In many other places that have clum­sily at­tempted to ap­pro­pri­ate bits of the Ital­ian reper­toire with­out un­der­stand­ing them, arancini are tough, dense golf balls wait­ing to land with a thud in the depths of your dis­ap­pointed stom­ach. Here the arancini are hot wob­bly pyra­mids of soft rice en­clos­ing a lit­tle savoury ragu. A plate of an­tipasto brings gos­samer slices of pro­sciutto, to be dan­gled by fin­ger over the mouth, and per­fectly oily pieces of salami with the fats just start­ing to run. Snowy moz­zarella comes in­ter­leaved with slices of tomato.

A di­avola pizza is chewy of crust and hot of cheese and salami. They of­fer both chilli flakes and chilli oil and en­cour­age­ment, for we are ba­si­cally on Neapoli­tan sov­er­eign ter­ri­tory here and they un­der­stand the im­por­tant things. Are these the very best piz­zas avail­able in London? Prob­a­bly not, but that’s miss­ing the point. This is fam­ily cook­ing, made avail­able for re­tail, the kind of stuff that makes you feel you are be­ing looked af­ter by some­one who cares. As does a plate of braised meats in gravy with roasted aubergines. This is proper din­ner at the end of a long day.

Maria’s tiramisu is much more than that. It needs to be tried by ev­ery­one else at­tempt­ing to make one. Too of­ten these days tiramisu is some­thing akin to an Ital­ian tri­fle; a creamy mess, with a back hit of cof­fee and very lit­tle struc­ture, that can only be eaten with a spoon. Maria’s is a mul­ti­lay­ered af­fair of dense, espresso-soaked sponge and cream. It is fork­able. It has depth and mean­ing. Pas­try is clearly a strength. A ri­cotta tart with oats and can­died peel, served still warm, is a glo­ri­ous thing that has you chas­ing the last crumbs round the plate with fat thumbs. At the end, they bring thim­ble-sized free­bie glasses of brac­ingly sweet limon­cello, which is a kick to the back of the throat, as the good ones al­ways are. You don’t know whether to drink it or clean the bath with it. Ei­ther way it will make you happy.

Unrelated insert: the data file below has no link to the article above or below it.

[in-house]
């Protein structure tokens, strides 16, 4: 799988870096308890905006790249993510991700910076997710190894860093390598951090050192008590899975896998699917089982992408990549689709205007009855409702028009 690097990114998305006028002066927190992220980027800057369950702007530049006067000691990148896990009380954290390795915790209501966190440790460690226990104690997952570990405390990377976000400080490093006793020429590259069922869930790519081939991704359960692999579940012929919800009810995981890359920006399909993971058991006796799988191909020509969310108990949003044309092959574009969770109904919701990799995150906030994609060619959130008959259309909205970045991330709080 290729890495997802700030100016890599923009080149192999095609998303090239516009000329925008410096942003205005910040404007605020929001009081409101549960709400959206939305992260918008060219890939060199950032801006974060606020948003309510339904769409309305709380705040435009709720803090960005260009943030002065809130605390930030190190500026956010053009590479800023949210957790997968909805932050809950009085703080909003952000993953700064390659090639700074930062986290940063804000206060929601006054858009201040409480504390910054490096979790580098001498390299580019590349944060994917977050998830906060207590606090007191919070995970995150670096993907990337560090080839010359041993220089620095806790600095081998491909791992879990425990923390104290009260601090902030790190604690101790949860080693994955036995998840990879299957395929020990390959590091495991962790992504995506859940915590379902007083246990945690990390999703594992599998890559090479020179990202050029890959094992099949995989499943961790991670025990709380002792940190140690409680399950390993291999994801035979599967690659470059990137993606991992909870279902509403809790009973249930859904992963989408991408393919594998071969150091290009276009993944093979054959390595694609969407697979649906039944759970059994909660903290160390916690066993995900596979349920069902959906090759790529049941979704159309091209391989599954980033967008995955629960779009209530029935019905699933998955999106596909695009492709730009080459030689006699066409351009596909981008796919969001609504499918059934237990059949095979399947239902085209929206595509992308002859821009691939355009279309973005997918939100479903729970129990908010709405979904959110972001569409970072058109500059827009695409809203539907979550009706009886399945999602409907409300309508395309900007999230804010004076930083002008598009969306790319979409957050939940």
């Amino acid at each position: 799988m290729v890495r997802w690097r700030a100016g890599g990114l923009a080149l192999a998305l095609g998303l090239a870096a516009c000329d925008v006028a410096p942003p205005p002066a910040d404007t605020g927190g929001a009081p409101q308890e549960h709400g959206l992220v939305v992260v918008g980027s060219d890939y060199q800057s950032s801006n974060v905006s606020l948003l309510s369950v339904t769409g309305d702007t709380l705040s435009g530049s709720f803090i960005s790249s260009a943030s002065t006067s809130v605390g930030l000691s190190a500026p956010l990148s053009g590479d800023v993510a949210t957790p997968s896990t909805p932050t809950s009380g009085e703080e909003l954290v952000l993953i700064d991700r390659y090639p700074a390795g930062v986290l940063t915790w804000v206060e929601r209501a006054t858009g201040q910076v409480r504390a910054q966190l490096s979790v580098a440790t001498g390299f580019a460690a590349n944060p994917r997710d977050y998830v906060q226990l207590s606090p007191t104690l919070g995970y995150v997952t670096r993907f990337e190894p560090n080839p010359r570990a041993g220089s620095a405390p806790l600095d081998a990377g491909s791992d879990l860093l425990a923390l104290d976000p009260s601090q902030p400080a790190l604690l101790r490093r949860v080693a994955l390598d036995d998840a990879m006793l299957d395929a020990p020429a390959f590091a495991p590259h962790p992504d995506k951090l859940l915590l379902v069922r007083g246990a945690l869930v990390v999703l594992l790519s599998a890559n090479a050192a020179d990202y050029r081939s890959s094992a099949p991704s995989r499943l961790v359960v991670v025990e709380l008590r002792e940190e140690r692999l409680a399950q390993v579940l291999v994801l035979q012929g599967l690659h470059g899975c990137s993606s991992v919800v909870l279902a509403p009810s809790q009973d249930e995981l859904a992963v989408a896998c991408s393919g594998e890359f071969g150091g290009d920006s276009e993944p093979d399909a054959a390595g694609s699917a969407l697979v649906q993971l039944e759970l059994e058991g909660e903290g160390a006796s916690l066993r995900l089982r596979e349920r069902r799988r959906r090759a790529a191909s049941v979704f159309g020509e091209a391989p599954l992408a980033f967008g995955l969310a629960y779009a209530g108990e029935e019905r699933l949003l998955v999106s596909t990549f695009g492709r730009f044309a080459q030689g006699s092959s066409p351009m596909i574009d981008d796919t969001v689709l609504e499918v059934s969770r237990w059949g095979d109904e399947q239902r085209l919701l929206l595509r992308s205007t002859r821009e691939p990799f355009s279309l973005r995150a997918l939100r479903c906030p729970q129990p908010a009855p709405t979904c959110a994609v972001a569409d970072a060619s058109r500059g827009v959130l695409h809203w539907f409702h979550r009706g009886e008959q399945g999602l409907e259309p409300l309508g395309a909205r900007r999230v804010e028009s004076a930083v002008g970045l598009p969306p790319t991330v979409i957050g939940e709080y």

All of this is un­der threat and for what ex­actly? Six ex­tra square me­tres or so on a cin­ema foyer. It wouldn’t just be the end of a lovely restau­rant run by lovely peo­ple. It would be another blow to an idea: that even in a city like London, in­creas­ingly en­gi­neered for a pop­u­la­tion that thinks taps come gold-plated as stan­dard, there is still a place for those on lower in­comes.

Is it sig­nif­i­cant that it’s lo­cated in the Royal Bor­ough of Kens­ing­ton and Chelsea? Yes, I think it is. With­out tak­ing a sledge­ham­mer to the is­sue, it’s fair to say the lo­cal coun­cil doesn’t have a bril­liant record at the mo­ment for look­ing af­ter all mem­bers of its com­mu­nity. Cer­tainly, when this craven ap­pli­ca­tion comes up for dis­cus­sion be­fore the plan­ning com­mit­tee they can be sure that a lot of us will be watch­ing to see what they do to Da Maria with ex­treme in­ter­est. We con­tacted the land­lord for a com­ment, but it did not re­spond.

Da Maria, 87B Not­ting Hill Gate, London W11 3JZ (020 7792 4491). Meal for two, in­clud­ing drinks and ser­vice: £30-£60

Lo­cal hero: (from top) arancini; an­cini; an­tipasto; braised meats with veg­eta­bles; spaghetti with th gar­lic and chilli; di­avola pizza; zza; tiramisu; and ri­cotta tart